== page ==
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ICO slams Met Police over anti-gangs database


Mark Say Managing Editor

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The Information Commissioner’s Office (ICO) has published a stinging rebuke of the Metropolitan Police Service for multiple and serious data breaches in its use of the Gangs Matrix database.

It said an investigation has revealed a series of shortcomings in the way the force used the database, leading to it breaking data protection rules on several counts.

The ICO has now issued an Enforcement Notice, giving the Met Police six months to make changes to ensure it complies with data protection laws in future.

Gangs Matrix records intelligence related to alleged gang members, with each of the 32 London boroughs operating their own version and feeding data into the central database. It includes full names, dates of birth, home addresses, and information on whether someone is a prolific firearms offender or knife carrier.

The ICO’s investigation, prompted by concerns raised by Amnesty International, unearthed a series of transgressions in how the Met Police was using the database.

Lack of distinctions

Among these were that it does not make clear whether a person is perpetrator or victim of crime; it was used inconsistently across boroughs; some boroughs kept lists of people removed from the database after apparently turning away from gang crime, enabling the Met Police to continue monitoring them; and there was blanket sharing with third parties that failed to distinguish between people assessed as high and low risk.

In addition, the Met Police did not carry out an equality impact assessment, there was no audit of the data processed, no effective central governance, and no information sharing agreements with third parties.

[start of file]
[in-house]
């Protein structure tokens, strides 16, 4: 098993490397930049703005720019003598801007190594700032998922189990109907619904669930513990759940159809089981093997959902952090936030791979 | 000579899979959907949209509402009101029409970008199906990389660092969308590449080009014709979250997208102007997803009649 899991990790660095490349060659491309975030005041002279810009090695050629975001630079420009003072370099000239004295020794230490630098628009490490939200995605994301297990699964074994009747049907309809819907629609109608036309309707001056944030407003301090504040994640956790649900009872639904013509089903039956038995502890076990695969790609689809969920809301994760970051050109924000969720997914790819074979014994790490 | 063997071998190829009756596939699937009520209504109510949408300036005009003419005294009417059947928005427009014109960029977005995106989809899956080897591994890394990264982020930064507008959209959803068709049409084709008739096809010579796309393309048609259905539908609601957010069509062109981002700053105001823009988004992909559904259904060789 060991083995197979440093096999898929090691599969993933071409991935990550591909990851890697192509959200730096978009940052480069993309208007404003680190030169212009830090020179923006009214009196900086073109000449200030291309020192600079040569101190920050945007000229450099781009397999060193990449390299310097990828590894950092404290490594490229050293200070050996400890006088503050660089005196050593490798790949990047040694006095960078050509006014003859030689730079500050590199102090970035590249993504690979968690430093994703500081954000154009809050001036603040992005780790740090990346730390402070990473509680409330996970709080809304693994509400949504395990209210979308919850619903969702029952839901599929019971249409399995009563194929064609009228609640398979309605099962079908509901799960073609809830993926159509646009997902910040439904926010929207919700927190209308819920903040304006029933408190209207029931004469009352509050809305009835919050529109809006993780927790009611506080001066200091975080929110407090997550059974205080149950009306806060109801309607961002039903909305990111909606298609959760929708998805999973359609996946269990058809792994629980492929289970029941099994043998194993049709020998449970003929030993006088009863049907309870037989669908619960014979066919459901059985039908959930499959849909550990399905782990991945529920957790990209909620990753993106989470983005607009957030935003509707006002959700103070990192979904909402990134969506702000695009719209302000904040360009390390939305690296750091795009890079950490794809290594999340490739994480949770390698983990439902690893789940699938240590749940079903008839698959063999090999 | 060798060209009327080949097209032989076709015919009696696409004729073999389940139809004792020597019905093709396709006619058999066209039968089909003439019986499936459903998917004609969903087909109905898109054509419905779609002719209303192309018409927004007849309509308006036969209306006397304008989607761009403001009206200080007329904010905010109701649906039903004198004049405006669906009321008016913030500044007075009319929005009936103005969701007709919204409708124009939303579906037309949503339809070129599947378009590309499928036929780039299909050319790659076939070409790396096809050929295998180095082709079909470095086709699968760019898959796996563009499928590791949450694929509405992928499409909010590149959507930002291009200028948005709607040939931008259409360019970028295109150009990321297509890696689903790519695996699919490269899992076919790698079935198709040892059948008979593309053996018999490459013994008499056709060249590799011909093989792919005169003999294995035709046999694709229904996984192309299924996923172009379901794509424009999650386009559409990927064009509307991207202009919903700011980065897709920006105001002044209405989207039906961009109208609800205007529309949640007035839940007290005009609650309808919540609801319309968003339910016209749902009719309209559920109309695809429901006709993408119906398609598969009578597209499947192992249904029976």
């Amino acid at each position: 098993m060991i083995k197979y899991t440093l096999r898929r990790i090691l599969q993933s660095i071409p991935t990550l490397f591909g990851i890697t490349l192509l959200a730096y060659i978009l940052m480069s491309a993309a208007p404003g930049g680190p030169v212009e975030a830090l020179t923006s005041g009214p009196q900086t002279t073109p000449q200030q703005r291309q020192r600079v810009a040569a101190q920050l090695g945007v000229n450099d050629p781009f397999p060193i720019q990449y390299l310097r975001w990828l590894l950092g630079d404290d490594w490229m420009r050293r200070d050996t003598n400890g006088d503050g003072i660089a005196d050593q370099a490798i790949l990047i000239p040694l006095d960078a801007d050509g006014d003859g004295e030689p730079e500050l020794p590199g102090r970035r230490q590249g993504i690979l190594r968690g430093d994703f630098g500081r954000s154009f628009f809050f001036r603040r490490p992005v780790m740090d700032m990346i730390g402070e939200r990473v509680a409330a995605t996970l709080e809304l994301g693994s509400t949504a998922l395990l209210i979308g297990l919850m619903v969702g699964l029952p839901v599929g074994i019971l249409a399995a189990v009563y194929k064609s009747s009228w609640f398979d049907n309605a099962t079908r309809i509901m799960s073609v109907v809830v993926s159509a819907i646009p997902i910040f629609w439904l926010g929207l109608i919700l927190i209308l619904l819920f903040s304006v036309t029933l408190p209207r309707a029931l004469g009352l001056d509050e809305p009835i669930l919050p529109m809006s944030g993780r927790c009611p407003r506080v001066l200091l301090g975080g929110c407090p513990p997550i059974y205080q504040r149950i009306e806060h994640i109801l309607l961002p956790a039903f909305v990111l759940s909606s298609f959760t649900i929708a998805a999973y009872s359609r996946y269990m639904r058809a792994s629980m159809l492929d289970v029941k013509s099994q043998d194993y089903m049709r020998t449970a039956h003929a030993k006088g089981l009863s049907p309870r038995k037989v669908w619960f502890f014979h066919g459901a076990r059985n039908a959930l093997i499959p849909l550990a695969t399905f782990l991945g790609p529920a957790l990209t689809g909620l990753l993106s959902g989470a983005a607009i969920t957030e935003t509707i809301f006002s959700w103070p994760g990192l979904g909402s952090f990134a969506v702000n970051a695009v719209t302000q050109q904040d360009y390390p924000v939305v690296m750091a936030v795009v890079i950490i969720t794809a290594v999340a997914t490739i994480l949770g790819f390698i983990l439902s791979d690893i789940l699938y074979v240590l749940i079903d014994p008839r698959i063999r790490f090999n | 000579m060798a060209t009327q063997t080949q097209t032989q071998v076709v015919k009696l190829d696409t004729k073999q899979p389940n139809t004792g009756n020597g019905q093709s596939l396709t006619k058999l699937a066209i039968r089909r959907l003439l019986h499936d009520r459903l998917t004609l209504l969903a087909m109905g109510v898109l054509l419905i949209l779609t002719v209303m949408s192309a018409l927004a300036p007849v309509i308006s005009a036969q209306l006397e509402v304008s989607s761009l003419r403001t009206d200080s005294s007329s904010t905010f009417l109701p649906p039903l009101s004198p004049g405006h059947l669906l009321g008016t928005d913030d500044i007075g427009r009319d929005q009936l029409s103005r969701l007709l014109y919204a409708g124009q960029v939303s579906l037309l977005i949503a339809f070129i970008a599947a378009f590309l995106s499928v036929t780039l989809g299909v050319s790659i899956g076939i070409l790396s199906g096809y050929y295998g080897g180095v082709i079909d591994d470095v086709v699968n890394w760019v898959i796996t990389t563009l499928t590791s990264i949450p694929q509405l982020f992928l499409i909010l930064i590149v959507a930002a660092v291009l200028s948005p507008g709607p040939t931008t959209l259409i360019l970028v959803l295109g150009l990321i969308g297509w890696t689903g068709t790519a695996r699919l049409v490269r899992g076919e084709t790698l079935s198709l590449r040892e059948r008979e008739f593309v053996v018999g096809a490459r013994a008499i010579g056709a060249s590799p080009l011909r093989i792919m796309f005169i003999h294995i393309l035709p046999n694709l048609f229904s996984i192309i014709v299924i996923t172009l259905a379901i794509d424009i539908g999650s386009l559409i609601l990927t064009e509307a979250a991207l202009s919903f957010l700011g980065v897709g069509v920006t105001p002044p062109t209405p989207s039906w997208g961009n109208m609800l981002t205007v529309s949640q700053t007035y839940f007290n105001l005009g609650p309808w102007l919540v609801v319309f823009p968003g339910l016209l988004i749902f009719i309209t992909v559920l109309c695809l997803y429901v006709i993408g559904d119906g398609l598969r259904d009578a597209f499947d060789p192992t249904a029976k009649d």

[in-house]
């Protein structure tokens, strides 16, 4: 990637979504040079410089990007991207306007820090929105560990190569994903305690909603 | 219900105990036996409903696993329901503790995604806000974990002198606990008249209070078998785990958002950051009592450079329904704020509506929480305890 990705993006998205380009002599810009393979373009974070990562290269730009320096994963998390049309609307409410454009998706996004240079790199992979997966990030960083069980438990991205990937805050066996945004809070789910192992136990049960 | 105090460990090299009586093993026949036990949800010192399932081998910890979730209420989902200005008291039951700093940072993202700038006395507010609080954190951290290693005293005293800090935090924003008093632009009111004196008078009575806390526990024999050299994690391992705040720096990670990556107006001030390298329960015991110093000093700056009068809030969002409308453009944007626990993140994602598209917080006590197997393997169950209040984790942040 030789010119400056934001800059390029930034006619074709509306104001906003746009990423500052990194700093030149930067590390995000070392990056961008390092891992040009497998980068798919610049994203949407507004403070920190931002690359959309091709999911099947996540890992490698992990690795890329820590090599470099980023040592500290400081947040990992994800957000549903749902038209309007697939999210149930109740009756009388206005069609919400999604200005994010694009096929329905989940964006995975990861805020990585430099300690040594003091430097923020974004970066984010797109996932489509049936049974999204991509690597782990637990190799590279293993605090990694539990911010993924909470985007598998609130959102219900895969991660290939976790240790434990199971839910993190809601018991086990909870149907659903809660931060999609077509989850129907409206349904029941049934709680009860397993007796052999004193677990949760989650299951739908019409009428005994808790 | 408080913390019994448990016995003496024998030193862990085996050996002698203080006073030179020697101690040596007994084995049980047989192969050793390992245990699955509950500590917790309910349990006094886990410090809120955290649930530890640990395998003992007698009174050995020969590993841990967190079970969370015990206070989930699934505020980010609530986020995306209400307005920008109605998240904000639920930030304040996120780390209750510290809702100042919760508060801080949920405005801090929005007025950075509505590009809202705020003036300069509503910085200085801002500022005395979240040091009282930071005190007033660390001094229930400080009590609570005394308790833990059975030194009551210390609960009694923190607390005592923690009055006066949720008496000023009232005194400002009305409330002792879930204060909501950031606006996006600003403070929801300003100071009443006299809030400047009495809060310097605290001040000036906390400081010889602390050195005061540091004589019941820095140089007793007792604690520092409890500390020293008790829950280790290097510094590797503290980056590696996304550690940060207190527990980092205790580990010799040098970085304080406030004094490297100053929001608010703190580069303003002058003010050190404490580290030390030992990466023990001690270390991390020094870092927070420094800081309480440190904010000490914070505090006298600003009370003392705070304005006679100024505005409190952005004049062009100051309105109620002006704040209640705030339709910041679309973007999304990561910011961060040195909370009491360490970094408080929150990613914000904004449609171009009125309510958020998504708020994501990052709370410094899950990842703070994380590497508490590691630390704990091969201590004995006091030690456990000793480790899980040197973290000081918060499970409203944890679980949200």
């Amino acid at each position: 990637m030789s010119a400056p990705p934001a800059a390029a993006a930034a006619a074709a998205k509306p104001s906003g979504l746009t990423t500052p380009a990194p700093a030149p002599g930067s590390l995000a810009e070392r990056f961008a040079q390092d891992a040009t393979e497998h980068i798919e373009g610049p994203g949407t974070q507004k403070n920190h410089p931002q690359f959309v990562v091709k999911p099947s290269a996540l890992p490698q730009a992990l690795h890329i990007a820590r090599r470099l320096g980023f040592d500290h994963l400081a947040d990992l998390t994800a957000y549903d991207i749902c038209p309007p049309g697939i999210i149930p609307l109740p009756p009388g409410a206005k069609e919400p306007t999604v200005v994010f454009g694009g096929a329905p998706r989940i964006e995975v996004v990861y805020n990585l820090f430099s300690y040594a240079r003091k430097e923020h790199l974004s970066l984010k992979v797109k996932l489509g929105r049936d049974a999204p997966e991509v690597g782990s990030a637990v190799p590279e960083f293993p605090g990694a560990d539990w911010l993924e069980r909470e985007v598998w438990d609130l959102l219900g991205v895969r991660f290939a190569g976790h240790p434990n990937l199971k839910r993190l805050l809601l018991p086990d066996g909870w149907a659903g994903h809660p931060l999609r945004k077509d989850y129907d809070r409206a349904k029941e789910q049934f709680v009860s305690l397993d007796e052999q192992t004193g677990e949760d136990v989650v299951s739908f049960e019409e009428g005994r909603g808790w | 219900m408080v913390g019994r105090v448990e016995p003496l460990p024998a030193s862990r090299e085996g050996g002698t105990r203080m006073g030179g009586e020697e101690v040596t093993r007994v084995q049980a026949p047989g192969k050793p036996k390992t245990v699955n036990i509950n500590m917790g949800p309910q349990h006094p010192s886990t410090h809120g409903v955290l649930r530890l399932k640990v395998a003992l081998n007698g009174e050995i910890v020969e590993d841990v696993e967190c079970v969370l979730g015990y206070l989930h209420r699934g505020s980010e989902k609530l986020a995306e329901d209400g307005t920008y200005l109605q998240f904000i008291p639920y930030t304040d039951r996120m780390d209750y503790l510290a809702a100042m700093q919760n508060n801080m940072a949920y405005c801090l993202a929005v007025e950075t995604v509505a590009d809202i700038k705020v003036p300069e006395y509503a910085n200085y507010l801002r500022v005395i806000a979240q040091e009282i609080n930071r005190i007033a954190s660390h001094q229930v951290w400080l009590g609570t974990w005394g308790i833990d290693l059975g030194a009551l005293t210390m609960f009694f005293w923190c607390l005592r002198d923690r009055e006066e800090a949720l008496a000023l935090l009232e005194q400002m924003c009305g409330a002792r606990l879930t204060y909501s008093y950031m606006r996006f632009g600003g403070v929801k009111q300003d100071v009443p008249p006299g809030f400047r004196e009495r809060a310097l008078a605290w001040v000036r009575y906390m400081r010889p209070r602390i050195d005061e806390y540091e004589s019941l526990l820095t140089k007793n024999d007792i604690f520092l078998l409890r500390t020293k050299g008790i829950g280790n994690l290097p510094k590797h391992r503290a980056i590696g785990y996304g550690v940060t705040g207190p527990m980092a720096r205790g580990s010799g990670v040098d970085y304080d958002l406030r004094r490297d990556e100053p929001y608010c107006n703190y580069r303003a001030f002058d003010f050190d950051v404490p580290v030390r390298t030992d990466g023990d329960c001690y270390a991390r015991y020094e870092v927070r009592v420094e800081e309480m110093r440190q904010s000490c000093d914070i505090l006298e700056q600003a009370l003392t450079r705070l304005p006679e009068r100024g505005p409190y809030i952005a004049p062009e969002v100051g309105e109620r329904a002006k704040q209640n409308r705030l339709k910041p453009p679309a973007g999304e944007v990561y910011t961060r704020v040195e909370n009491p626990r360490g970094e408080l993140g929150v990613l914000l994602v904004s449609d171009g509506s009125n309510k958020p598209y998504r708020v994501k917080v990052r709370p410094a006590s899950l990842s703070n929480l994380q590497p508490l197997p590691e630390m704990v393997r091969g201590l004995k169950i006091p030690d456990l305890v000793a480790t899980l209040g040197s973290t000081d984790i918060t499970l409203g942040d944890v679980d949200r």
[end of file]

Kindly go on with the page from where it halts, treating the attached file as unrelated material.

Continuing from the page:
A big failure was the potential to cause damage and distress to the disproportionate number of young black men on the Matrix, said the ICO.

James Dipple-Johnstone, deputy information commissioner of operations, said: “Protecting the public from violent crime is an important mission and we recognise the unique challenges the MPS faces in tackling this.

“Our aim is not to prevent this vital work, nor are we saying that the use of a database in this context is not appropriate; we need to ensure that there are suitable policies and processes in place and that these are followed. 

“Clear and rigorous oversight and governance is essential, so the personal data of people on the database is protected and the community can have confidence that their information is being used in an appropriate way.”

Compliance steps

The ICO subsequently ordered the Met Police to take a series of steps to comply with data protection laws. These include improving guidance on how to identify gang members, ensure that data on an individual is clearly marked to show whether they are victims or suspected offenders, and erase any informal lists of people who do not meet the Gangs Matrix criteria.

It also told the force to develop guidance on the use of social media as a form of verifiable intelligence, ensure that any sharing that does take place is secure and proportionate, and conduct a data protection impact assessment.

In response, the Met Police has acknowledged the shortcomings and launched an action plan to comply with the ICO’s demands.

The ICO also revealed that it is to run a second investigation on how partners of the police handle information, such as that provided through the Gangs Matrix, and is already investigating a data breach at Newham Council involving the database.

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